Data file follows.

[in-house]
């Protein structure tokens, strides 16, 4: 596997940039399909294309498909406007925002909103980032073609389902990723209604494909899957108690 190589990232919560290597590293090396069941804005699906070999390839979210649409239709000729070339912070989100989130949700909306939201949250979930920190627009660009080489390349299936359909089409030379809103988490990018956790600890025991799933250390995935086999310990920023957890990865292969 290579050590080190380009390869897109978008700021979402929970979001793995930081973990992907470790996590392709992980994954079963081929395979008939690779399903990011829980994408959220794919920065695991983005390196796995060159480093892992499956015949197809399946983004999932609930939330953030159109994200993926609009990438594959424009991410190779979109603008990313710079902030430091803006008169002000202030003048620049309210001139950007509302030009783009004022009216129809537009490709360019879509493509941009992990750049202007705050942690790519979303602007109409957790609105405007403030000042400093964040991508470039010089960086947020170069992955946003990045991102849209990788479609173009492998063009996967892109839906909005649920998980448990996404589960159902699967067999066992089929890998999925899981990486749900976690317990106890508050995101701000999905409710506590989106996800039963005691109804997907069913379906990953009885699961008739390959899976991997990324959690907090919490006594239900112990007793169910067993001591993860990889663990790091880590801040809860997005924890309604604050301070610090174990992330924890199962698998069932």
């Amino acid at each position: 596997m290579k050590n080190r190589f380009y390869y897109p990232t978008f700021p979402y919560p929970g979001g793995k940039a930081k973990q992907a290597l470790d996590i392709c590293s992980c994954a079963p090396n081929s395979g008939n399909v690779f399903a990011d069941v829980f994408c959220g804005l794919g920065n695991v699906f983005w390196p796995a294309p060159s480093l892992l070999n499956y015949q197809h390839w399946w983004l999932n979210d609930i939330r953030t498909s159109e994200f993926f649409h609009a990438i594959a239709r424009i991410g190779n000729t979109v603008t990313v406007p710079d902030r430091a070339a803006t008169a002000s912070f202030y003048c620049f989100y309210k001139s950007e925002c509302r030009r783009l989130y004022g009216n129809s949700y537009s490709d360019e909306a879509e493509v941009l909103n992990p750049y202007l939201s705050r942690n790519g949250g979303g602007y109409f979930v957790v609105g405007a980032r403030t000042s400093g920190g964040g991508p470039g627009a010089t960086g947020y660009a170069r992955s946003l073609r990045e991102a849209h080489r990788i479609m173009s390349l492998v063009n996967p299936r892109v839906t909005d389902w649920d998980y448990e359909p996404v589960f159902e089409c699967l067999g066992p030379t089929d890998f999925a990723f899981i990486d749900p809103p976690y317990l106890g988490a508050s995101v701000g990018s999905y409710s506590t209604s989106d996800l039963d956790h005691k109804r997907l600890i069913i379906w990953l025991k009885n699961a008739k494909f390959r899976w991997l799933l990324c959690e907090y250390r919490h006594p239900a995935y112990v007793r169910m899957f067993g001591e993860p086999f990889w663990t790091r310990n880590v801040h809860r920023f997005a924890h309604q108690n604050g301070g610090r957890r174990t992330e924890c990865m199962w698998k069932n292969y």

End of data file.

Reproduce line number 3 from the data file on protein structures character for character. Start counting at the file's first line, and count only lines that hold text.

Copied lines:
């Amino acid at each position: 596997m290579k050590n080190r190589f380009y390869y897109p990232t978008f700021p979402y919560p929970g979001g793995k940039a930081k973990q992907a290597l470790d996590i392709c590293s992980c994954a079963p090396n081929s395979g008939n399909v690779f399903a990011d069941v829980f994408c959220g804005l794919g920065n695991v699906f983005w390196p796995a294309p060159s480093l892992l070999n499956y015949q197809h390839w399946w983004l999932n979210d609930i939330r953030t498909s159109e994200f993926f649409h609009a990438i594959a239709r424009i991410g190779n000729t979109v603008t990313v406007p710079d902030r430091a070339a803006t008169a002000s912070f202030y003048c620049f989100y309210k001139s950007e925002c509302r030009r783009l989130y004022g009216n129809s949700y537009s490709d360019e909306a879509e493509v941009l909103n992990p750049y202007l939201s705050r942690n790519g949250g979303g602007y109409f979930v957790v609105g405007a980032r403030t000042s400093g920190g964040g991508p470039g627009a010089t960086g947020y660009a170069r992955s946003l073609r990045e991102a849209h080489r990788i479609m173009s390349l492998v063009n996967p299936r892109v839906t909005d389902w649920d998980y448990e359909p996404v589960f159902e089409c699967l067999g066992p030379t089929d890998f999925a990723f899981i990486d749900p809103p976690y317990l106890g988490a508050s995101v701000g990018s999905y409710s506590t209604s989106d996800l039963d956790h005691k109804r997907l600890i069913i379906w990953l025991k009885n699961a008739k494909f390959r899976w991997l799933l990324c959690e907090y250390r919490h006594p239900a995935y112990v007793r169910m899957f067993g001591e993860p086999f990889w663990t790091r310990n880590v801040h809860r920023f997005a924890h309604q108690n604050g301070g610090r957890r174990t992330e924890c990865m199962w698998k069932n292969y």